Speaking of coding, your code - which I really would prefer to see properly laid out using code tags after processing with "Auto Format" (under "Tools" or simply "Control-T") is pretty scattered!

  • Your CamelCase capitalisation of the "Rotary" variables is inconsistent.
  • You have six pins but
  • Your functions "return a value that ranges 1 - 5"
  • And you have eight print values from your if-else chains including the "default". This should be a switch/ case construct. I think I will leave it at that until further developments! Time for my sleep.

Hi,

Welcome to the forum.

Please read the first post in any forum entitled how to use this forum. http://forum.arduino.cc/index.php/topic,148850.0.html then look down to item #7 about how to post your code. It will be formatted in a scrolling window that makes it easier to read.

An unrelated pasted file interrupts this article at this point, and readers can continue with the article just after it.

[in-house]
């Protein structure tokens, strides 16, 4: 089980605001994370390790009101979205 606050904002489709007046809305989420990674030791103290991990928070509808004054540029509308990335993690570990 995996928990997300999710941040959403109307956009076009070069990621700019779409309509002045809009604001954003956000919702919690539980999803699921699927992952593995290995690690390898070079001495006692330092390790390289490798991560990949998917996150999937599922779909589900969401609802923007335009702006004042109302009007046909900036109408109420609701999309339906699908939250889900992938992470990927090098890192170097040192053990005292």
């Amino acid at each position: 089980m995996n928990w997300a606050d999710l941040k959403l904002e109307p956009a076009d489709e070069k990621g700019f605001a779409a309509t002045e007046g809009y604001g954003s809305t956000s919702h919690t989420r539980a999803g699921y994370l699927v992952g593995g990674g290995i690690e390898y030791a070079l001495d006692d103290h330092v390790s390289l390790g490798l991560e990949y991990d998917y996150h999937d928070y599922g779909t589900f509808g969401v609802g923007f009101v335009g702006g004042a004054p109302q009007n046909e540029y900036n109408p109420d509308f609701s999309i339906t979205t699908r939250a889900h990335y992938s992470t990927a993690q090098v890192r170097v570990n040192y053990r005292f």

Can you please post a copy of your circuit, in CAD or a picture of a hand drawn circuit in jpg, png?

Thanks .. Tom.... :)

@Paul, Thanks, and FYI I already have a working, tested sketch for reading the rotary switch. I bought 2 of them at "The Shack" ,(3 blocks from my house). I would have posted the sketch yesterday but since the OP responds poorly to insructions (and apparently doesn't care to follow them) , reading anger into simple questions and comments where there is none, I decided not to post it because she might interpret that as anger as well. There's no need to calibrate the sketch. All you have to do is print the read values once and use them to add a S/W HYSTERESIS constant. No brainer. I haven't wired the second switch yet . I'll do that today but since it will be read using a different analog input I can just duplicate the circuit for sw-1 and use constants with the same values but different names ( like sw_A_1, and sw_B_1), compare the "A" values for sw-1 and the "B" values for sw-2. ( even though sw-1 values are the same as sw-2 values, they're read by different analog inputs. This method will support 6 switches on an UNO using all the analog inputs. @joanne05, "When you have eliminated all the possibilities ,save one, the remaining one must therefore be the truth..."